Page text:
This post is a bit out of left field compared to what I normally talk about, but I hope some people get some value out of it. If you don’t recall the BOFH (bastard operator from hell) series, or haven’t been in the industry long enough to happen across it, you should read some of the old stories, if you need a laugh and a several hour long distraction. The basic premise was that the lazy operator would find any and every reason to do the opposite of what people wanted especially if it let him play video games at his desk. Death and destruction of the clueless and their home directories would often ensue.
Enter tin whiskers (lots of pictures). Tin whiskers are a vaguely-understood electromechanical process that is related to the use of completely tin solder as opposed to tin-lead amalgam solder. It is a problem that has been known for a decade or more, but it is becoming more pervasive due to a rise in reliance on electronics. Because of the near outright ban of lead based solders in some places in the world, the completely tin process has led to an increase in faults. Tin whiskers can cause short circuits and even metal vapor arcing which can literally fry electronics.
Some of the issue around education of the issue is around planned obsolescence - the computer industry expects that people will just replace their computers with new ones when new ones become available. A hardware failure is just another kick in the butt to shell out for that new Mac Book Pro you’ve been drooling over. People always want the best and greatest and this is reason enough. But the problem is there is a lot of hardware out there that runs a lot of what we rely on that will stay in place for a decade or more in some cases. If it ain’t broke don’t fix it, right? The problem is that it will break, and it’ll break in unpredictable ways.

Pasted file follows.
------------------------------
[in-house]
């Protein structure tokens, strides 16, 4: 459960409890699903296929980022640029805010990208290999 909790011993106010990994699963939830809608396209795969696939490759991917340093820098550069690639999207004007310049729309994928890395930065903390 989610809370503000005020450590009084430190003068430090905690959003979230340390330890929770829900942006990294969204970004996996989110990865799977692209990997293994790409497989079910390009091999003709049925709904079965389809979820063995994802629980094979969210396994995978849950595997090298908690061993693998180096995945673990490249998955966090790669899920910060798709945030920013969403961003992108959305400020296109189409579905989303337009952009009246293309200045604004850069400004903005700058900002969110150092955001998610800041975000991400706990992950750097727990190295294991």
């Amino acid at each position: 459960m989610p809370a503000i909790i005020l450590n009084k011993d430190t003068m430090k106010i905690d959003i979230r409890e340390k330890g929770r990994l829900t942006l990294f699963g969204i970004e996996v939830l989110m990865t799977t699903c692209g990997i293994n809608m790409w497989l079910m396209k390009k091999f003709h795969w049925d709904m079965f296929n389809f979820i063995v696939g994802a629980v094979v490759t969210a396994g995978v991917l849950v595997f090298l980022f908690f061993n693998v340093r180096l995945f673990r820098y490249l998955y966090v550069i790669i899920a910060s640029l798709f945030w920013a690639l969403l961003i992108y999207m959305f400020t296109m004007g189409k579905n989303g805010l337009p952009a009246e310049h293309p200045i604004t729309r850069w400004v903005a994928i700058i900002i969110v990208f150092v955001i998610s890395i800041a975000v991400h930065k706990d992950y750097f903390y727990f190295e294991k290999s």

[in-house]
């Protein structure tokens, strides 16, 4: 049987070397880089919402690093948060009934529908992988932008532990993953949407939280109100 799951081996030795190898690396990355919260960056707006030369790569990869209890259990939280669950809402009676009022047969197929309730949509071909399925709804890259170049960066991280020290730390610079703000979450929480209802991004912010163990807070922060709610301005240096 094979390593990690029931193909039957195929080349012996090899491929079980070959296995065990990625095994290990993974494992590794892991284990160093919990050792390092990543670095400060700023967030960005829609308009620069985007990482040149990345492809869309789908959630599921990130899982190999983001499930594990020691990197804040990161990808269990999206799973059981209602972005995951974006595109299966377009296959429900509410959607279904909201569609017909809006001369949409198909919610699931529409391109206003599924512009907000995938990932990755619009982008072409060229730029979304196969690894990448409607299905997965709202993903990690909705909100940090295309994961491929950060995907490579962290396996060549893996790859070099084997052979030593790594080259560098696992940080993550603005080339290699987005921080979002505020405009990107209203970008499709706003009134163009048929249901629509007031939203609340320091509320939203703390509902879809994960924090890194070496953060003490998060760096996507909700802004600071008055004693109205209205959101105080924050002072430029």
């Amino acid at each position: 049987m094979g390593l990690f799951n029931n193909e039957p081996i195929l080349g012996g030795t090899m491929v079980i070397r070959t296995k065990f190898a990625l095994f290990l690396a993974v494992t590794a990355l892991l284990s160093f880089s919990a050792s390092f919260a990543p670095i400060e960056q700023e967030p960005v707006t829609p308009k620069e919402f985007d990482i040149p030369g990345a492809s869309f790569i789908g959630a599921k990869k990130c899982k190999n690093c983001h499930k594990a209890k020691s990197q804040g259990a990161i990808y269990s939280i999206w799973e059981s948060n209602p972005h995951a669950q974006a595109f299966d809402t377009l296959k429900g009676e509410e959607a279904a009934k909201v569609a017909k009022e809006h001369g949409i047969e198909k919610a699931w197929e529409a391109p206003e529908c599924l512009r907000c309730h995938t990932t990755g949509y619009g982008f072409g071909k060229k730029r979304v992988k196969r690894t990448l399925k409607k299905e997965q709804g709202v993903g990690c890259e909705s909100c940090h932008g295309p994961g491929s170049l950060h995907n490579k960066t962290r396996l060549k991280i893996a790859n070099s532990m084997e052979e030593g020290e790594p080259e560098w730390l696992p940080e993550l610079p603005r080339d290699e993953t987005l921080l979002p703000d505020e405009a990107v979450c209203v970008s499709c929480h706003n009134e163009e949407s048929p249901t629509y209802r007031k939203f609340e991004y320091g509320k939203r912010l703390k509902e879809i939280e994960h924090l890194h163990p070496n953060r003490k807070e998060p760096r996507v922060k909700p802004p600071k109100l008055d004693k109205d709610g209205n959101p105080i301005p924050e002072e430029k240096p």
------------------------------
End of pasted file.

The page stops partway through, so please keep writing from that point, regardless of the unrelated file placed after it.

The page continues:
Routers, switches, database servers, UPS systems, emergency sensors, orbital satellites, SCADA systems, cars, airplanes, etc… etc… Our jobs, and more critically our lives, literally depend on a lot of physical hardware to function. Unfortunately, a lot of this tech relies on scary build processes that are destined to fail.
So if you are the BOFH and you really want to take the rest of the week off or you really want an excuse to get rid of some piece of hardware that has been a thorn in your side for years now, you now have a new plausible excuse to give management when you throw that machine in the trash - tin whiskers. For the rest of us, perhaps we should be careful to build redundancy into our hardware designs and our computers/networks to lessen the impact of this pervasive design fault. This is just another reason to build in redundancy. And with that, I hope everyone is having a good week!